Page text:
Tuesday, July 27, 2010

Deep Church

I've been trying to catch up on my reading (and my reviews) and recently finished Deep Church by Jim Belcher.

In reading this book, I think it's important to understand a bit about who Jim Belcher is. Jim is a graduate of Fuller and Georgetown, and someone who included postmodernism in his doctoral thesis. This is key to me, as I believe Belcher has credibility in this area. A lot of people are critical of the emerging church without ever really understanding it in the first place. Since there is no denomination to look at, no central body to appeal to, critics tend to find pastors who write things they don't like and assume everyone else thinks the same way. Belcher does not do this, and I appreciate his approach. At the same time, Belcher respects the "old ways" as it were, as he planted his church as a member of PCA, the Presbyterian Church in America. This combination of old and new is definitely what has brought Deep Church a lot of positive attention.

The book starts strong, as Belcher does a good job of explaining the nuances of the emerging church (if you don't like that term, say missional church, re-envisioned church, or whatever other term you prefer...) and its complaints with the traditional church. He then talks about the need for unity, which I wholeheartedly agree with. It is important that we discuss and learn from one another, not stand back and lob barbs over the wall at people who love God and are seeking the scriptures and trying to find what they believe to be the right approach to ministry (whether that be traditional, emerging, or whatever).

Belcher then delves into the enlightenment vs. postmodernism debate that rages in the church, and does an excellent job of explaining how different understandings of what postmodernism is create conflict within the church.

It is in the chapter entitled Deep Evangelism that my enthusiasm for this book began to wane. Up to this point (nearly 100 pages in) I found this book very helpful and informative. But this chapter began a pattern of emerging says x, traditional responds y, and we are z, the right way. Maybe I'm a bit overly sensitive to this, but it started a little bit in this chapter and became a constant drumbeat for the rest of the book.

I have no issue with Belcher being proud of his church. He should be! If he doesn't think they are doing it right, he has no business being the leader! The problem is that when you are trying to lay out contrasts, you tend to gravitate towards extremes. For example, in this chapter he implies that emerging churches focus only on being in community and never on a moment of decision for the gospel. While this may be true of some, I don't think it accurately reflects the predominant approach of leading churches.

It gets a lot worse in chapter six, when Belcher begins to quote Brian McLaren as the beliefs of the emerging church, and then contrasts this with the traditional church response to Brian. Suddenly we have moved from a valuable discussion of the differences between the emerging churches and traditional churches, and have instead picked an easy target and then shown how we don't think the same way.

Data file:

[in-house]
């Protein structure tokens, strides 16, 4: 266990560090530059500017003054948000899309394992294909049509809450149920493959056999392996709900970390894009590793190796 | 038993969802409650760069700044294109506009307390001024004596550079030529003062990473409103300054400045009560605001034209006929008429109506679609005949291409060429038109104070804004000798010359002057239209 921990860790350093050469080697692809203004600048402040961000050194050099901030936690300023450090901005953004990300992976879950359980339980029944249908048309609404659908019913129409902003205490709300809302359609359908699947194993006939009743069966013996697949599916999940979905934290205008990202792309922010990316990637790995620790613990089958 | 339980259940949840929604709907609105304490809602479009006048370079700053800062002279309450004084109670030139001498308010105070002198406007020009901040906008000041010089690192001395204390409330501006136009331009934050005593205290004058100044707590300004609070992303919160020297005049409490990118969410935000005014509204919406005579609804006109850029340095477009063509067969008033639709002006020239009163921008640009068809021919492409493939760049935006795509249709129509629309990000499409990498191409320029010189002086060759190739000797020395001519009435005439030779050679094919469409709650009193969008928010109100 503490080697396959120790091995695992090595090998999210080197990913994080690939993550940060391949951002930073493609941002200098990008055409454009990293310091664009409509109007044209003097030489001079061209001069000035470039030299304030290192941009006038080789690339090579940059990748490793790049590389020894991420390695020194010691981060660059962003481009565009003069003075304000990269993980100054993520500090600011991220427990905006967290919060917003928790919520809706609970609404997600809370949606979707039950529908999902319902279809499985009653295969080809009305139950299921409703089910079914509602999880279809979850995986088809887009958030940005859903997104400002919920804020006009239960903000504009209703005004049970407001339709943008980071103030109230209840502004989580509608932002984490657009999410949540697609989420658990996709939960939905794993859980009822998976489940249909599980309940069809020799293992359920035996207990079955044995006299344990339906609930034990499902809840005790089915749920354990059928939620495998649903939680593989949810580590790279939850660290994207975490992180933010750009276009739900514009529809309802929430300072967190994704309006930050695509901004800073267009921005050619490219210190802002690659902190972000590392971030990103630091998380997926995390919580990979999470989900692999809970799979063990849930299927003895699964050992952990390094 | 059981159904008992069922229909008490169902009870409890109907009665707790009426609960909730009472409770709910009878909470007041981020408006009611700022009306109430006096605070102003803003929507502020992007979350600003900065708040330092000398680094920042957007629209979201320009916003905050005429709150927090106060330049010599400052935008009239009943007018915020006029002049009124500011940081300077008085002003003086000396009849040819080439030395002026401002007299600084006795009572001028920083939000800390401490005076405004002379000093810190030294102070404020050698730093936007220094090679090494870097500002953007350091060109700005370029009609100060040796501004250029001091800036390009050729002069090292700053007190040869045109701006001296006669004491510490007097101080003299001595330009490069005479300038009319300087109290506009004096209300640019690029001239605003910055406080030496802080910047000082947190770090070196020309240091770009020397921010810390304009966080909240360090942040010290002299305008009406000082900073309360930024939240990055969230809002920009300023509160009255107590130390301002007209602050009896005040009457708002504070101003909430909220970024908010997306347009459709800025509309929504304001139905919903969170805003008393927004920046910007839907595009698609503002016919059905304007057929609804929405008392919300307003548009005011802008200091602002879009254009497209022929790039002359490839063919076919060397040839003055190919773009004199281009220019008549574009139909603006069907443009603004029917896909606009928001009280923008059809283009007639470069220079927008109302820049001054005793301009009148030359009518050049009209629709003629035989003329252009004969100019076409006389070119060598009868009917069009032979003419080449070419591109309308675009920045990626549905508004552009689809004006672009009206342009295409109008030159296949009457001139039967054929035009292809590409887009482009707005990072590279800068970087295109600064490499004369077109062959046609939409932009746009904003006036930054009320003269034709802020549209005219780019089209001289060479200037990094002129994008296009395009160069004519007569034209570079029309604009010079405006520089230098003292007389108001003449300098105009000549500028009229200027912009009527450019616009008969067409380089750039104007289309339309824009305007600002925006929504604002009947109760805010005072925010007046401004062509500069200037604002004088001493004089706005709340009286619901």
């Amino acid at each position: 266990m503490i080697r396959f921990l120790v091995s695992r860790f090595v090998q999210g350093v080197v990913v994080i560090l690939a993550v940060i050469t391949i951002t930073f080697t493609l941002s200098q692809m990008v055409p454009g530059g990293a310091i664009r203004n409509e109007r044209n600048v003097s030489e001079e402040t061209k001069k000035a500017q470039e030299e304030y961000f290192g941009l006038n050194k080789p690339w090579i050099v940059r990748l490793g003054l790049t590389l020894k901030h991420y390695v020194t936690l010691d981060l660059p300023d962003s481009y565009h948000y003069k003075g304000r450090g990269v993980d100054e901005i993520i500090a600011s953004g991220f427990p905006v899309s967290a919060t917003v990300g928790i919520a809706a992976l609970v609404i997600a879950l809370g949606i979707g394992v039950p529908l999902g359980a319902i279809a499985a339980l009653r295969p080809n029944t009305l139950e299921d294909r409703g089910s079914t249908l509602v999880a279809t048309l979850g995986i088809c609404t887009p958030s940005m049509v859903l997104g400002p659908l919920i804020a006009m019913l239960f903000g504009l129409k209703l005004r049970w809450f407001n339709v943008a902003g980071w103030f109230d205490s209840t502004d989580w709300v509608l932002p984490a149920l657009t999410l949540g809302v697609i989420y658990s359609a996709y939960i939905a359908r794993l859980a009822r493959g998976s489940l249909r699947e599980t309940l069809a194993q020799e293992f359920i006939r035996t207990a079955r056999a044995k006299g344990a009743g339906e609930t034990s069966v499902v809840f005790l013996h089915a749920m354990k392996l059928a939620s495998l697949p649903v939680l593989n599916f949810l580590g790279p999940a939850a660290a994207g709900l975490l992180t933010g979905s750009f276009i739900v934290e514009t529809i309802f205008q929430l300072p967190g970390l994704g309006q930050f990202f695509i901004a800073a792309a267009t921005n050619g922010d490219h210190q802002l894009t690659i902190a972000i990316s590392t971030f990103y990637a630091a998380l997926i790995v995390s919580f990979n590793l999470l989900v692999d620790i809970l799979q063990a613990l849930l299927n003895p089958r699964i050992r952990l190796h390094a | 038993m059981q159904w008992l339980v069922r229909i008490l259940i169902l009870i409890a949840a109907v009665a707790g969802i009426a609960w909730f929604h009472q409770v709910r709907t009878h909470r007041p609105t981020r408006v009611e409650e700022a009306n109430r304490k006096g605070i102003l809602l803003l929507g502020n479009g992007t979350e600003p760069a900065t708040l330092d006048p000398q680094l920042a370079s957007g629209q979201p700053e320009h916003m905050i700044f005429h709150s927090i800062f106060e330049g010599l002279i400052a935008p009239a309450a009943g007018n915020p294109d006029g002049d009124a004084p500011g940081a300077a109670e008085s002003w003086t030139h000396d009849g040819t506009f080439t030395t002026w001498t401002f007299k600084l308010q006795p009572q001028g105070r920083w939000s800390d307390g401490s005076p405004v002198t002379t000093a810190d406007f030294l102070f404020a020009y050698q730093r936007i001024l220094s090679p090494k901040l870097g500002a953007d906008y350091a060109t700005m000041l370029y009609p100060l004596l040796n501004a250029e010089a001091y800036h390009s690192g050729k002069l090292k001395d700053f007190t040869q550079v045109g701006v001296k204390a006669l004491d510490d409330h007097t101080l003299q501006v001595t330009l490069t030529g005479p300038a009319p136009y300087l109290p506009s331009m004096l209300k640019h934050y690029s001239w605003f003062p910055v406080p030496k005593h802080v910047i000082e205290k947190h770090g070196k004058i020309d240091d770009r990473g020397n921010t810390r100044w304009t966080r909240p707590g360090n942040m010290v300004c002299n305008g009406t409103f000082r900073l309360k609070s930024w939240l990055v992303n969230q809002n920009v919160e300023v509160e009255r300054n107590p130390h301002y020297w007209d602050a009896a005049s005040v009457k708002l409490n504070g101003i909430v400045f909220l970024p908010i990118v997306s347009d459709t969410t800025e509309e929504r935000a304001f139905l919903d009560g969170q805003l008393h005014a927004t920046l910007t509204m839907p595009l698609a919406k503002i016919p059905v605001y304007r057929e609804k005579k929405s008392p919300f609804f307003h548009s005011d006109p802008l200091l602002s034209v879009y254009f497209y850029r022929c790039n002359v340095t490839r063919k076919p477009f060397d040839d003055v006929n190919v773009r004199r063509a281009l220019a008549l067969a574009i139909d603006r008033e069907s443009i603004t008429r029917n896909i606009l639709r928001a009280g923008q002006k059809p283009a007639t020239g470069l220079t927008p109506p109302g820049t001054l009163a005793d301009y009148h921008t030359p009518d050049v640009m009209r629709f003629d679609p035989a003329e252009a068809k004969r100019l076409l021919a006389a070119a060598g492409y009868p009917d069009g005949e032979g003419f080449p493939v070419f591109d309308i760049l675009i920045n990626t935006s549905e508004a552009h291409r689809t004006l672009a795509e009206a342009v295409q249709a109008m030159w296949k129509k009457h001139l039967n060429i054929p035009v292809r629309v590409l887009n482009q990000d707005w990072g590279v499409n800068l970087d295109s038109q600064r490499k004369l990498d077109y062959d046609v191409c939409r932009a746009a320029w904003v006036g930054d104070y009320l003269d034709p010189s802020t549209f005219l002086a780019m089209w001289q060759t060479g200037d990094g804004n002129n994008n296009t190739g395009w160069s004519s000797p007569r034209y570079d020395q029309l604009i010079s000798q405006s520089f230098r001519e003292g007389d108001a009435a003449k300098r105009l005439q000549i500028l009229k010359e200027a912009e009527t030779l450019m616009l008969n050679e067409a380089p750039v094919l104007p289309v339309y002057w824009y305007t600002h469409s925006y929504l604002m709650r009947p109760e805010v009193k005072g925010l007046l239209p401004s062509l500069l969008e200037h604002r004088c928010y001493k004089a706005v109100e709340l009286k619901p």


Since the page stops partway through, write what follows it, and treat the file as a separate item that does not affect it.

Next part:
Maybe the reason I have such a problem with it is that I don't think the book fairly compares the two sides once we reach these chapters. It's almost more of a couple of easy arguments thrown up, and then Belcher's church setup as a model that looks very different from those rather two dimensional targets. Maybe I'm a little harsh, but I was quite disappointed by this book.

The odd thing is that, for the most part, I think Belcher DOES have it right. I am a fan of the ideas he sets out and agree with him on the need for balance in church ministry.

I think I can best explain my feelings about this book by briefly talking about another book. I am a fan of science fiction, and one of my favorite books is Flow My Tears, the Policeman Said by Philip K. Dick. This book is approximately 185 pages long in the copy I have. The first 175 pages are among the most brilliant works of science fiction ever written. The last 10 could have been done by a reasonably literate fourth grader. Why the contrast? I imagine PKD's publisher on the phone screaming at him "I don't care what you write, just finish the book and have it on my desk by tomorrow or you don't get paid!" and so a very disconcerting and boring ending was slapped on what should have been a landmark in science fiction, ruining the final product.

In many ways, Deep Church feels a bit like Flow My Tears. The first hundred pages or so are well researched and well thought out and very balanced, and then Belcher simply needed to finish his book. The second half of the book deals more in extremes, with Redeemer Presbyterian Church standing seemingly alone in the middle. That's really a shame, because I think Belcher laid a terrific foundation, and I really wish the second half of the book had been up to the same standard.

Is Deep Church worth reading? At the end of the day, I think it is. Despite my complaints, the book is worth it for the first hundred pages alone, and the second half is still valuable to read to challenge your thinking on what a church should look like by reading about the example of how Redeemer is doing ministry.

Joel

1 comment:

Inspector Clouseau said...

Nice work. I came across your blog while “blog surfing” using the “Next Blog” button in the Nav Bar at the top of my blogspot blog. I occasionally just check out other blogs to see what others are doing.